Spring

Spring in Arizona. Time for capricious weather, breezy days, warm afternoons and POLLEN. Great clouds of yellow juniper pollen. People all over town are wearing a fetching shade of red around their noses, from the constant wiping. The companies that make Puffs and Kleenex have probably taken all the money they're making from us and thrown on the office floor to roll around in. Naked. And the woman who invented Zyrtec? We're nominating her for a Nobel Sneeze Prize.

Our cars have a yellow film of pollen. Our trash cans are full, but light because they're just full of tissues. But we love spring anyway. Tulips are in full bloom and the fruit trees are blossoming, too.

It makes me want to clean. And bake. And buy Easter candy. I love the joyous feeling of renewal that comes with spring and Easter. Each New Year seems like a chance to start over, and hopefully not repeat mistakes of the past; spring feels like a chance to liven up, rekindle your passion, freshen your environment and make things happen. After you're done sneezing, of course.

Last night, in a fit of spring excitement, I started on the sequel to my book. The story idea has been churning around in my brain for a while now: an unformed mess of fragments. When I leave it to ferment a while, it almost seems to organize itself into a sensible, connected series of thoughts. That's a great place to start writing. So I did. It took me 2.5 years to finish the first novel. I don't know what to expect on this one, except that if I didn't get started, it probably wouldn't get done, right? I think I've heard that somewhere before.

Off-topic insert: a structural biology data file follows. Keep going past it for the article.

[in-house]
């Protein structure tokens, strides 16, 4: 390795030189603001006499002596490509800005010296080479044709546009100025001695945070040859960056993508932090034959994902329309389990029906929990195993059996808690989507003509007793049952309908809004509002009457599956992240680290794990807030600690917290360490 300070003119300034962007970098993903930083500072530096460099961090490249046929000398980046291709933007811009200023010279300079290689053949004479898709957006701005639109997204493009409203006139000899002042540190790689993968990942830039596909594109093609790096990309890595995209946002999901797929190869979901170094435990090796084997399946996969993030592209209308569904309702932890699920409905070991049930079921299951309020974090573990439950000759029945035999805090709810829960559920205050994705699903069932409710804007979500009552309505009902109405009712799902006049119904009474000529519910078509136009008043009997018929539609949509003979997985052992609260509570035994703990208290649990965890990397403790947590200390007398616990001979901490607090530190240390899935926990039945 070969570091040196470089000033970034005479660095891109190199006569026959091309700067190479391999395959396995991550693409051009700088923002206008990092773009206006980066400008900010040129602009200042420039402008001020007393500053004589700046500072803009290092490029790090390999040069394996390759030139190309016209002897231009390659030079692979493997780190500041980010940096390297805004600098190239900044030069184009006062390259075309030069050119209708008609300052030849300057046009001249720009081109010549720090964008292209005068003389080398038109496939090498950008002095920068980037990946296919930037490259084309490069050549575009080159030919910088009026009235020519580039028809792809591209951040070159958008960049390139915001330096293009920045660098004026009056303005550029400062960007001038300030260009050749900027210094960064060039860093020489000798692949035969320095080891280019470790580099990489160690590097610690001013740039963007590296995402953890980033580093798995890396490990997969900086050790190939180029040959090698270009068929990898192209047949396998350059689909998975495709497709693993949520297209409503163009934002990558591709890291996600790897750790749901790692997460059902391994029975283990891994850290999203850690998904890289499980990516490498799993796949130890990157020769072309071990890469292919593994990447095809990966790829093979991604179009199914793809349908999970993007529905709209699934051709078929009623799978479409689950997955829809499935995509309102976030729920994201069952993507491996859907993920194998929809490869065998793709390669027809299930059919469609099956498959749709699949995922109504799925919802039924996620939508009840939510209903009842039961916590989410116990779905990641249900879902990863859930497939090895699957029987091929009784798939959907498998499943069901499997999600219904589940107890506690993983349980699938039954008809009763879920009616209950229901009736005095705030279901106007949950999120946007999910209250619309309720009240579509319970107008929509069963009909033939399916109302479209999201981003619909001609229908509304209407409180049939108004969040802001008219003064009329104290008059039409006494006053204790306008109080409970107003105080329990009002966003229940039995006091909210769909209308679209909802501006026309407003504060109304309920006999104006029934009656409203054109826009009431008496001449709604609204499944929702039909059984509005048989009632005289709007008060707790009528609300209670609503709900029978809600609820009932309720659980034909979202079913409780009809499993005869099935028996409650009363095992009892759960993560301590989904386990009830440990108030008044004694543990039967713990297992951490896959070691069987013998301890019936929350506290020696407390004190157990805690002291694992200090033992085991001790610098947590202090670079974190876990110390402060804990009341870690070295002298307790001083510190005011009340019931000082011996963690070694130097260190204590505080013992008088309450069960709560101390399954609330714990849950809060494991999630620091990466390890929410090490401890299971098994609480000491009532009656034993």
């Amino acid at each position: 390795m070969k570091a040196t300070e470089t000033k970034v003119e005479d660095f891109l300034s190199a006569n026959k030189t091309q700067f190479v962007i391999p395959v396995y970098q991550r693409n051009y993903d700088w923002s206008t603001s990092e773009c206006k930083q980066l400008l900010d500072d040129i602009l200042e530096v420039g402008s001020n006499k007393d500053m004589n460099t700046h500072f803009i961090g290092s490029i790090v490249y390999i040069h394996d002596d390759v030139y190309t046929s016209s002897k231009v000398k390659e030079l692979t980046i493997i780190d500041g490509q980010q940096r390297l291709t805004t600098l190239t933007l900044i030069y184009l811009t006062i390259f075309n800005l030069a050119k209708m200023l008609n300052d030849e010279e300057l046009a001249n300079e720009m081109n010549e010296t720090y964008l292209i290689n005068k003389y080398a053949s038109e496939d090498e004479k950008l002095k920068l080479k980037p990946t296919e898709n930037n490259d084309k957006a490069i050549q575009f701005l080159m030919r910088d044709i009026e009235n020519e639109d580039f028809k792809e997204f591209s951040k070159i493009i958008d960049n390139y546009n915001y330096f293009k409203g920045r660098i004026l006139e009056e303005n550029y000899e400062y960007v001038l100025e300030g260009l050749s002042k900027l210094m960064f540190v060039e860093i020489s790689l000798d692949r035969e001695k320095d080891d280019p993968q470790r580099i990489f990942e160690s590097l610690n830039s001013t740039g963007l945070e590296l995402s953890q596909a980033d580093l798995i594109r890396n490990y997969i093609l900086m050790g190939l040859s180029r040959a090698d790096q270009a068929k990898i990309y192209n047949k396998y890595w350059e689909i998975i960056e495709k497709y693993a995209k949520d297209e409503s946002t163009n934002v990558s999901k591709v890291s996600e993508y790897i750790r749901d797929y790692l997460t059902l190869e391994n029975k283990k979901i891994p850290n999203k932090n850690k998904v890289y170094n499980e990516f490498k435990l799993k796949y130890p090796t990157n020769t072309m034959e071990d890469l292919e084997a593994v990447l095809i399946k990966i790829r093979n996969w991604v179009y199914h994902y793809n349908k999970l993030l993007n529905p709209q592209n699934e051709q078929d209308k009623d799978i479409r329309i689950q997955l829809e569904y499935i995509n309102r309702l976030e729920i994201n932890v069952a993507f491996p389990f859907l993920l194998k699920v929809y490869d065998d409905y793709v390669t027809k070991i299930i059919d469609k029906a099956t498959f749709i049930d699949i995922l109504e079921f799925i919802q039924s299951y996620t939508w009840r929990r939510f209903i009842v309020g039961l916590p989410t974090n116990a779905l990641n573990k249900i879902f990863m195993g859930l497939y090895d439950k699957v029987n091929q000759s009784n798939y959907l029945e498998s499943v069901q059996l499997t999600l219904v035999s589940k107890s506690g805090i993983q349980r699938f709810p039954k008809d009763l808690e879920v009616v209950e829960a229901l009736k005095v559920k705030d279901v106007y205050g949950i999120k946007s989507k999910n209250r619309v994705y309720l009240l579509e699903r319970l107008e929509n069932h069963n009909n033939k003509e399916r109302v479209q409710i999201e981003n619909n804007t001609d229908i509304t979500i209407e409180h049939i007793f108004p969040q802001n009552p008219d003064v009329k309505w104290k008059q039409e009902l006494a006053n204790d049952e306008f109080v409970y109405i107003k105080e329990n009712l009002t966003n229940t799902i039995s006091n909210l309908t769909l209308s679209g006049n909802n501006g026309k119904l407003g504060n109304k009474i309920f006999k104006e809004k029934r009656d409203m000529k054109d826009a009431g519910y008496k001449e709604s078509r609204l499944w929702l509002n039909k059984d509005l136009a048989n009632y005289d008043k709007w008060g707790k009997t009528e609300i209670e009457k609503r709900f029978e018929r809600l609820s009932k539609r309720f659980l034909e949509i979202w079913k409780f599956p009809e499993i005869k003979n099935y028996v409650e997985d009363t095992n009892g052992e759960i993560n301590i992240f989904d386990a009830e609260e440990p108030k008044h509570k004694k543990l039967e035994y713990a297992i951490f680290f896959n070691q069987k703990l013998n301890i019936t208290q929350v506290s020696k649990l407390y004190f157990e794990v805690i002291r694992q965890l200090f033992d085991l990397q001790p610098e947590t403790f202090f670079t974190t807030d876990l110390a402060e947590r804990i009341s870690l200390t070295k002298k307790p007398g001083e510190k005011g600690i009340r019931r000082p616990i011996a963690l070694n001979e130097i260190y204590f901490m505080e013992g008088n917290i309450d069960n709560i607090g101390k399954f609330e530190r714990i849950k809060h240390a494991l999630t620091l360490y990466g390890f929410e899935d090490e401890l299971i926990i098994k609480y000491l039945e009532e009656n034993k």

The other thing that spring brings to my house is a shedding dog. Oh. My. Heavens. You never saw such a shedding machine as my old blue dog. Every year she sheds enough that I could gather up the fur and knit another dog just like her. She looks like she has some crazy case of Mange. Huge chunks of fluffy blue undercoat swirl around on the spring breeze all over our yard. It migrates into the house (she's an outside dog), it packs up in her favorite napping spot like a felt bath mat. When she sits and looks at you, she is surrounded by her own fur floating around her like a nimbus. It's probably in the neighbor's yards downwind and I bet they're wondering where the hell all the blue fur is coming from.

And guess what? Dog fur makes me sneeze. Who says God doesn't have a sense of humor? :-)